The title poem, “The Weary Blues,” had the greatest impact on me: “I got the weary blues / And can’t be satisfied / I ain’t happy no more / And I wish that I had died.” These lines made me feel I wasn’t alone: There was someone else going through pain just like me, and this gave me hope.

I also loved the lines, “The stars went out and so did the moon / The singer stopped playing and went to bed / While the weary blues echoed through his head / He slept like a rock or a man that’s dead.” Reading lines I loved reassured me that no matter how high the mountains may be, it’s worth being patient to find out what’s waiting on the other side. In my case, poetry felt like the reward waiting for me on the other side of my loneliness and sadness. I began to value life more than I did before. I wanted to keep seeking this light that I seemed to find only through words in a book.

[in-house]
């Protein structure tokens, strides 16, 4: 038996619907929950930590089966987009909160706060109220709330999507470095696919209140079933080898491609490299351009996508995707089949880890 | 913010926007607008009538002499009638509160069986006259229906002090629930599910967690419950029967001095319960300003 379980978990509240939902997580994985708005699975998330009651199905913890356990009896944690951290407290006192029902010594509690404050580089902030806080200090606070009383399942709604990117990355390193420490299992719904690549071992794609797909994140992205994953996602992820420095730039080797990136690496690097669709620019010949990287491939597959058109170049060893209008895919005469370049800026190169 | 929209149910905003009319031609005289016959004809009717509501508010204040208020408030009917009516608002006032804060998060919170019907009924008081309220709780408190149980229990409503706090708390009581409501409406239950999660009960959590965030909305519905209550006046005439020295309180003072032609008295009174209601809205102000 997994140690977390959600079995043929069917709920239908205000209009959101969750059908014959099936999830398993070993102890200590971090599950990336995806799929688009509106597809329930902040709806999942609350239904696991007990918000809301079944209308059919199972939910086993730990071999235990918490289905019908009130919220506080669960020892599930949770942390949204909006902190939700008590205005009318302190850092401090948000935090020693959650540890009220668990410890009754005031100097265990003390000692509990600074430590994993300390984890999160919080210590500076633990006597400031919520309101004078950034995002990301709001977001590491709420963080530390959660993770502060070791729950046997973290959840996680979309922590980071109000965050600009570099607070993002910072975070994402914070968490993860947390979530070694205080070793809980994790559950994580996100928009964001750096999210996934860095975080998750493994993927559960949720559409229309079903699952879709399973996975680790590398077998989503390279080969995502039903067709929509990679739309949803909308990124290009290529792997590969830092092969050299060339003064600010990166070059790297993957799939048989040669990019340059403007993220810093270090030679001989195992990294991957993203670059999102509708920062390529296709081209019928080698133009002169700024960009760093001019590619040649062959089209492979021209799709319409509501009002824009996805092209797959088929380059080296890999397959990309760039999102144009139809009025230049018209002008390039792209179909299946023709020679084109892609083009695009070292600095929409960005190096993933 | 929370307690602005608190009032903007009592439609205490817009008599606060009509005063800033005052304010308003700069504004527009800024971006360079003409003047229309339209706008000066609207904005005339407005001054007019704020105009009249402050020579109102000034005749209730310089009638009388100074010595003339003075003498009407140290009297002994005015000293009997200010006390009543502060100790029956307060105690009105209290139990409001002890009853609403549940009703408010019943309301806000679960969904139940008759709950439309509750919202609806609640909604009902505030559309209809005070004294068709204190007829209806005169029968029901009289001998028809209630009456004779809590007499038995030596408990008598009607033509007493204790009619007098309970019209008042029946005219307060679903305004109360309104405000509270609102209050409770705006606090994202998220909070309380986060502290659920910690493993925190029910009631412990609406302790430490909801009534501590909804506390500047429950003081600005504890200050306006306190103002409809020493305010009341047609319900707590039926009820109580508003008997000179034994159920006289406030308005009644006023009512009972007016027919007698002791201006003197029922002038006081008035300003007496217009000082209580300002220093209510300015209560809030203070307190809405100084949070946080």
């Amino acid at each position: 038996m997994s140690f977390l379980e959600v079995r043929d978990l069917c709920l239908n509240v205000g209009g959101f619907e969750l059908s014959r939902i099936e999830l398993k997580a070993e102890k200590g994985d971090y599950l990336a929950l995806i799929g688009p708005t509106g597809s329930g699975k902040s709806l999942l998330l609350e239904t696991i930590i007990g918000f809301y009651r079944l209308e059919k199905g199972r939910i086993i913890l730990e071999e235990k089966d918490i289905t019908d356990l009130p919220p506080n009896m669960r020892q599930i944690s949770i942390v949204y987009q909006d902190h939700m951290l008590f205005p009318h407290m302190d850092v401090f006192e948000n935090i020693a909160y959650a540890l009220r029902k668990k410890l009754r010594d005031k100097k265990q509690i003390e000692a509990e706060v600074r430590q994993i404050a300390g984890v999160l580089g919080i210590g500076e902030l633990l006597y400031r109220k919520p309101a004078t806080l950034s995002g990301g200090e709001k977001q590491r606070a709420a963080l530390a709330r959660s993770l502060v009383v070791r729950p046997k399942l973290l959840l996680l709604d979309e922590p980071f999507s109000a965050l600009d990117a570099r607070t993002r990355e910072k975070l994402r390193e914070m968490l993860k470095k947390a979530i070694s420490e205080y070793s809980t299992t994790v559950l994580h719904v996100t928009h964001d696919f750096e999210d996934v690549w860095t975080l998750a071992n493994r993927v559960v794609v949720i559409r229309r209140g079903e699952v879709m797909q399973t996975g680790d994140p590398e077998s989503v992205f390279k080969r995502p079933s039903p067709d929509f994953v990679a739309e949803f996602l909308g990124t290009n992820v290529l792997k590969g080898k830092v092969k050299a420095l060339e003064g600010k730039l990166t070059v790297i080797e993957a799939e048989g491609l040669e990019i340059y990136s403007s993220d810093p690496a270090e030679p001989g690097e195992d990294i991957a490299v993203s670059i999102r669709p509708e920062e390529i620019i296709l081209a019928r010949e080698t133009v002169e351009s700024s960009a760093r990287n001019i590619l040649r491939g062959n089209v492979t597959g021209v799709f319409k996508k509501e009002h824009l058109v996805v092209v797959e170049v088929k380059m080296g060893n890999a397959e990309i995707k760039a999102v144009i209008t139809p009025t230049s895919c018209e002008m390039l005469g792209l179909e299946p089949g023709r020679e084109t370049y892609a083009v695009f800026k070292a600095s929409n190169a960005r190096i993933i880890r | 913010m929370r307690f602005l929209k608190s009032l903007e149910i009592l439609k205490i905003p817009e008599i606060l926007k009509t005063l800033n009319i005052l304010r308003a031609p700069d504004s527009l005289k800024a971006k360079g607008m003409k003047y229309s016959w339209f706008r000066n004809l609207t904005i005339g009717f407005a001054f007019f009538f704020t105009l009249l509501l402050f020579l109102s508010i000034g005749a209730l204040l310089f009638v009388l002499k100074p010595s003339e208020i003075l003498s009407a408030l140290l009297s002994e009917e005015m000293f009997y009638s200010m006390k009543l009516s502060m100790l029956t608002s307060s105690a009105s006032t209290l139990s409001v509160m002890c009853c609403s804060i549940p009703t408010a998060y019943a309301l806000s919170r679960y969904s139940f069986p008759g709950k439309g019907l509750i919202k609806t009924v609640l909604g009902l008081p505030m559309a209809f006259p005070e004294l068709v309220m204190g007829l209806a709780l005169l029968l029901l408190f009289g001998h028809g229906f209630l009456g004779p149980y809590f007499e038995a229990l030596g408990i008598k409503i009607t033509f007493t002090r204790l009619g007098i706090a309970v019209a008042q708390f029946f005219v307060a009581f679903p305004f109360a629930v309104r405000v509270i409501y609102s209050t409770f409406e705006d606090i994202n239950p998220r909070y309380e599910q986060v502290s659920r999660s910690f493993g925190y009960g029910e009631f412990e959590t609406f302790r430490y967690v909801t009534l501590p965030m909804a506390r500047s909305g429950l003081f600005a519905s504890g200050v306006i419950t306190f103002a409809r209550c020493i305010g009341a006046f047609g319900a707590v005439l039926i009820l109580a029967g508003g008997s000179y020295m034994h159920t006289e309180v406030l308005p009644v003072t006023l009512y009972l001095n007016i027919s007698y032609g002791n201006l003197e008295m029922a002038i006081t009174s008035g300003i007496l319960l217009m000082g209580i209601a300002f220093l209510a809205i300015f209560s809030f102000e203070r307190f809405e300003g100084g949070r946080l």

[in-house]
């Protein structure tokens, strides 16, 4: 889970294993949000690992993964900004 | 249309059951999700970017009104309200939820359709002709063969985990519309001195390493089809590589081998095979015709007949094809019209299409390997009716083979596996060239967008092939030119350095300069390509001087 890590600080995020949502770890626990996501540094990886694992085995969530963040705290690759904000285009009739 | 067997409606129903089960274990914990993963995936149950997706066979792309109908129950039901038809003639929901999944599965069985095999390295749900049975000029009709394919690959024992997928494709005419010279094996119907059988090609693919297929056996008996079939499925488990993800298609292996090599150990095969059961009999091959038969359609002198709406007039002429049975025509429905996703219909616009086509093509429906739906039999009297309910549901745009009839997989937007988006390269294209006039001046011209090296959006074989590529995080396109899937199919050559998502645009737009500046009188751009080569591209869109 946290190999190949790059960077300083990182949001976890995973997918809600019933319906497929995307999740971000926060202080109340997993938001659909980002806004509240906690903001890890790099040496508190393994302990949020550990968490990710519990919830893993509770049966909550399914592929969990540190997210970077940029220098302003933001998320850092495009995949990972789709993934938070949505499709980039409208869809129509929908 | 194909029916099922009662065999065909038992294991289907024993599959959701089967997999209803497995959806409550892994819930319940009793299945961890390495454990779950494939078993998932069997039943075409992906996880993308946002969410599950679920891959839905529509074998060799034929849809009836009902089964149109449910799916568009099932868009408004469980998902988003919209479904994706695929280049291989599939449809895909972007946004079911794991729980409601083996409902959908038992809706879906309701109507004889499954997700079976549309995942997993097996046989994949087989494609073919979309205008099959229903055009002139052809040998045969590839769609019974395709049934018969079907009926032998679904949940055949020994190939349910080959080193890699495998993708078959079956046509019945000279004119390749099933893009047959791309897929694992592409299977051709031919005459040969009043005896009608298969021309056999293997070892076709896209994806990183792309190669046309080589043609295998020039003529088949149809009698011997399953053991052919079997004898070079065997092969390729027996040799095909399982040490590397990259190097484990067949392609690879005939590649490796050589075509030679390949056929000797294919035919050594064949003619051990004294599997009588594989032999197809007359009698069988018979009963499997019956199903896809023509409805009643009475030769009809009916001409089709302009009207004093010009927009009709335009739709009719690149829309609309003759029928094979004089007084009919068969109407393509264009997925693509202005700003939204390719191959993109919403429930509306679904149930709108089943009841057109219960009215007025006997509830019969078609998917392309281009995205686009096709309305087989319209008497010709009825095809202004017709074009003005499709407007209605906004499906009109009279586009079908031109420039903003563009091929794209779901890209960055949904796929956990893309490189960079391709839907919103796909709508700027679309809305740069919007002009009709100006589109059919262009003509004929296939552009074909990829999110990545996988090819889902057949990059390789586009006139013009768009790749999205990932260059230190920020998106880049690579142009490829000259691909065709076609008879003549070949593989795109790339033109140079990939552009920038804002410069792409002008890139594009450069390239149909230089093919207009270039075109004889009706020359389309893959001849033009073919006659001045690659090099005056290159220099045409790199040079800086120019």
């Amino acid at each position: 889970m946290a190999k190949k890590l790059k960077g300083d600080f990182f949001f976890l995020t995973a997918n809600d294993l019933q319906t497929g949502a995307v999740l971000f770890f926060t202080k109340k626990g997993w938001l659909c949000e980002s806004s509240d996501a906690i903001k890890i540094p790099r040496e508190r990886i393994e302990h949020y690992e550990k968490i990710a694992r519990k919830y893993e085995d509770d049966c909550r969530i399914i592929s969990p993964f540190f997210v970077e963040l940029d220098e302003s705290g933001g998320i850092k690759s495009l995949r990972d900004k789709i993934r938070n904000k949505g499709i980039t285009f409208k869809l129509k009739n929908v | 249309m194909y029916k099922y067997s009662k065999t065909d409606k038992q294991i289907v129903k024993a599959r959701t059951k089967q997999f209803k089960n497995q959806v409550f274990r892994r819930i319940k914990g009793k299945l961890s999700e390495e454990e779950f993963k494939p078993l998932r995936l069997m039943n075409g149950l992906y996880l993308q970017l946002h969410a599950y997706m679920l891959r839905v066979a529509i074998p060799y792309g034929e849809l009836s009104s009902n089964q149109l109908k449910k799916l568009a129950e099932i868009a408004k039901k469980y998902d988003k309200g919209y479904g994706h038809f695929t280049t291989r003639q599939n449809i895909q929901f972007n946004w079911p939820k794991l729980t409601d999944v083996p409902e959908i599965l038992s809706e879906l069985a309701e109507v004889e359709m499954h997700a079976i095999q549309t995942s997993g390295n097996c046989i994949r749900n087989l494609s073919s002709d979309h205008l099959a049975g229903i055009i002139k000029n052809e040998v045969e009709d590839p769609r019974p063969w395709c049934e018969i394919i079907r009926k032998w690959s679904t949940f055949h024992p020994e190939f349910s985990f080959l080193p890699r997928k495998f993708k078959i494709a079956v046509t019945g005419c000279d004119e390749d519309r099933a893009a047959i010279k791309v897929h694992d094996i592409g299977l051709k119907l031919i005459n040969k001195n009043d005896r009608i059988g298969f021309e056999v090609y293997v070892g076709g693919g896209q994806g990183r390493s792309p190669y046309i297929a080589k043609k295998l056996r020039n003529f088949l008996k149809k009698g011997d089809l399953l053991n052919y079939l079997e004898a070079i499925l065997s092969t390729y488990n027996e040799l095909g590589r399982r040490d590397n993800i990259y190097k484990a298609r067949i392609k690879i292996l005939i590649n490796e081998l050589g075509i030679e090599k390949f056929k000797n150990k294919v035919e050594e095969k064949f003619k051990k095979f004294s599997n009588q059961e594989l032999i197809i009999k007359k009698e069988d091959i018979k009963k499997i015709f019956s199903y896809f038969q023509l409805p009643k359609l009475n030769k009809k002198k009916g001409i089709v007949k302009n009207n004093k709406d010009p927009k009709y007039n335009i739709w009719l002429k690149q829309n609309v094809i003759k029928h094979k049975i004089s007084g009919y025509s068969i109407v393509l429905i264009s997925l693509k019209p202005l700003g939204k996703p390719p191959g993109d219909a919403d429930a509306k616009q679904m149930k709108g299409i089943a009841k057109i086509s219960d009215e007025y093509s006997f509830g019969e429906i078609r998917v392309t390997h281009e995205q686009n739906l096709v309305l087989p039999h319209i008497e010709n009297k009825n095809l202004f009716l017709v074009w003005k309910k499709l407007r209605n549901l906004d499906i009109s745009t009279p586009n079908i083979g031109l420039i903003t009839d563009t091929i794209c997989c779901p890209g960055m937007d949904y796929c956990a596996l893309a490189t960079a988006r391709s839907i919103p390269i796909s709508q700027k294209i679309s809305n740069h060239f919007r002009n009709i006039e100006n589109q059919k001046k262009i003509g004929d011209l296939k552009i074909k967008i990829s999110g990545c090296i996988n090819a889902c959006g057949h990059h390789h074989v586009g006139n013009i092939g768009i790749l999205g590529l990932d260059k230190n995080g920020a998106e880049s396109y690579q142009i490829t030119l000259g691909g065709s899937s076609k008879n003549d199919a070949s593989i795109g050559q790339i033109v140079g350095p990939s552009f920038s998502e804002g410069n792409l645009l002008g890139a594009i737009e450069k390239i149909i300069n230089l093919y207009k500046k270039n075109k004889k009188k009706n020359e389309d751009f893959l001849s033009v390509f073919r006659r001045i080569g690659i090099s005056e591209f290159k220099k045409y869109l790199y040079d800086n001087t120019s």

My Own World

As I began to discover the library, I felt like a little girl seeing the sea for the first time. It was like stepping into an ocean full of knowledge, creativity, and passion, a paradise that had been there all along. I wanted to hug all these books because they were so beautiful. My heart melted with joy and I knew I was welcomed.

I dedicated myself to reading books and learning to be inspired by the authors’ words. More and more, I found knowledge, support, acceptance, love, and understanding in books, especially poetry books. Stories and poems were like a warm arm wrapped around me when I felt lonely. Unlike many humans I’ve met in this world, poetry never hated or judged me.

I know that it’s people who write books, so it may seem strange to say I prefer books to people. But when I’m reading, it feels as if the writer’s spirit is much more powerful than if the author and I were having a face-to-face conversation. I think Langston Hughes’ words on paper are more valuable than anything he might have said to me verbally.